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My Indigenous People’s Day Celebration? Admitting I’m Not Native American.

For almost forty years, I thought I was part Native American. I told my sons they were too. The truth is more complicated.

October 14 is Indigenous People’s Day, a commemoration of native people pushed and publicized by those who would replace the celebration of noted genocide-enthusiast Christopher Columbus with an appreciation of the cultures that flourished on this continent before smallpox and conquest. And this year, when Indigenous People’s Day arrives, for the first time in my life I will not celebrate as a Native American. Because, for the first time, I’m not one.

To be fair, I never was. But that’s not what I was told as a child and that’s not what I came to believe as an adult. The story passed around at nearly every family gathering was that my great grandmother was half Native American. She married a white man and gave birth to my grandfather in Leadville, Colorado. He was later adopted by another man with the last name of Coleman. This turns out to be not-quite-right.

The circumstances of my grandfather’s birth are murky at best, which always made my family’s purported native heritage plausible — and lent it a certain gravitas. It was a romantic story made doubly so by the colonial notion that American Indians were somehow mysterious as well. When members of my family told the tale, there was a sense of exotic mystery around my great grandmother and the men she was caught between. We did not know her tribe, we assumed because she’s been torn from it. All we had was a 100-year-old sepia stained photograph of my great-grandmother and my great-great-grandmother. One-sits, the other stands. They wear Victorian garb. Their hair is jet black and their faces are tanned. They wear inscrutable, patient expressions.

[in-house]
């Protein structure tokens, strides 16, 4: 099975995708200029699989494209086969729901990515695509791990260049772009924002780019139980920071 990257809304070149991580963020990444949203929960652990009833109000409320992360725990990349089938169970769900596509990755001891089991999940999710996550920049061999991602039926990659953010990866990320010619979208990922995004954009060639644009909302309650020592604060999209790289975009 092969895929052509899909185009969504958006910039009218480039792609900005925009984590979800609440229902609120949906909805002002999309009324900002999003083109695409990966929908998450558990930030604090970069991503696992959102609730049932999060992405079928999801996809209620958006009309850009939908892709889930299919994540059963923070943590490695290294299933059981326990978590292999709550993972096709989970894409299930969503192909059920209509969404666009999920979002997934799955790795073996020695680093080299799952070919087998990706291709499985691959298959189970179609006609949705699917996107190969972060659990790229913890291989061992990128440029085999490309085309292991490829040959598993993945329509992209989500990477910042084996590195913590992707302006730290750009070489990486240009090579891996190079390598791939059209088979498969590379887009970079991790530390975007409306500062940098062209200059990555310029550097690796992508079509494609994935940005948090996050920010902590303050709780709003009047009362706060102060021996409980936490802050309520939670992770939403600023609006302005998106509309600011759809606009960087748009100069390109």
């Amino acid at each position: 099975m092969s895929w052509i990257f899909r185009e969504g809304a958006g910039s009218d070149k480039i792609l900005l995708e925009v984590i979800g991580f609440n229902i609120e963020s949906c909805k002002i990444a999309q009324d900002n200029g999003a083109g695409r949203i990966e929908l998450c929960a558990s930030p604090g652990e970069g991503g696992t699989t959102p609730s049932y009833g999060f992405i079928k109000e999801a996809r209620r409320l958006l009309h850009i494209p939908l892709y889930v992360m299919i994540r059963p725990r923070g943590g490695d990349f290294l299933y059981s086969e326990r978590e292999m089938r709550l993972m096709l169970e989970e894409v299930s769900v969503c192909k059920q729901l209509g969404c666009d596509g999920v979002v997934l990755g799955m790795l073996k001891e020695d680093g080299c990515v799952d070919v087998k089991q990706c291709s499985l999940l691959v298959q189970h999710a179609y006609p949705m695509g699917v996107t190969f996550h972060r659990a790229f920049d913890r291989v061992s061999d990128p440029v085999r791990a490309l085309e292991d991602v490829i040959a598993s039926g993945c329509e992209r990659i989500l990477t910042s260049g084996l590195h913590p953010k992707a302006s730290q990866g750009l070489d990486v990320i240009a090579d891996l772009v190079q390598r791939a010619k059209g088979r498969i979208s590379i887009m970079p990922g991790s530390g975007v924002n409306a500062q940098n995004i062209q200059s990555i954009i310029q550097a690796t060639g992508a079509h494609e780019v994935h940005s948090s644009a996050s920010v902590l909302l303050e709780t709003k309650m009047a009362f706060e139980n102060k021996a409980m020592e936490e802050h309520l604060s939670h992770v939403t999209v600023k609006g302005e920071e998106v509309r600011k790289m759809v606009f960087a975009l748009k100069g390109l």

“She just looks like an Indian,” my father would say. He’d say the same thing about my grandfather. “Put a head-dress on him and he’d look like a chief.”

That was, apparently, all the proof we needed. Hearsay, some faded photographs, and racist observations about the size and shape of my grandfather’s nose. As a child, it was the only proof I demanded. And I internalized the story, at least in part because it made me feel special.

Then, late in 2018, my cousin bought a DNA home testing kit. You know where this is going. The results showed no Native American ancestry. None. Zip. Tests performed on other family members confirmed the result. It seems the story we’d passed around was just that, a story.

I’m sure for many of my family members this revelation was little more than an interesting bit of trivia. But the news hit me hard. I cascaded through a series of emotions: incredulity, sadness, anger and finally, shame. Because I had lived my life attached to a heritage that wasn’t mine. And I’d given that same story to my kids. It’s not that I was going to pow wows, or trying to affiliate myself with a tribe for a break in tuition or casino money. I just liked having Native American heritage.

When I was a child, it suited me because it was cool. When I got older, it suited my sense of otherness.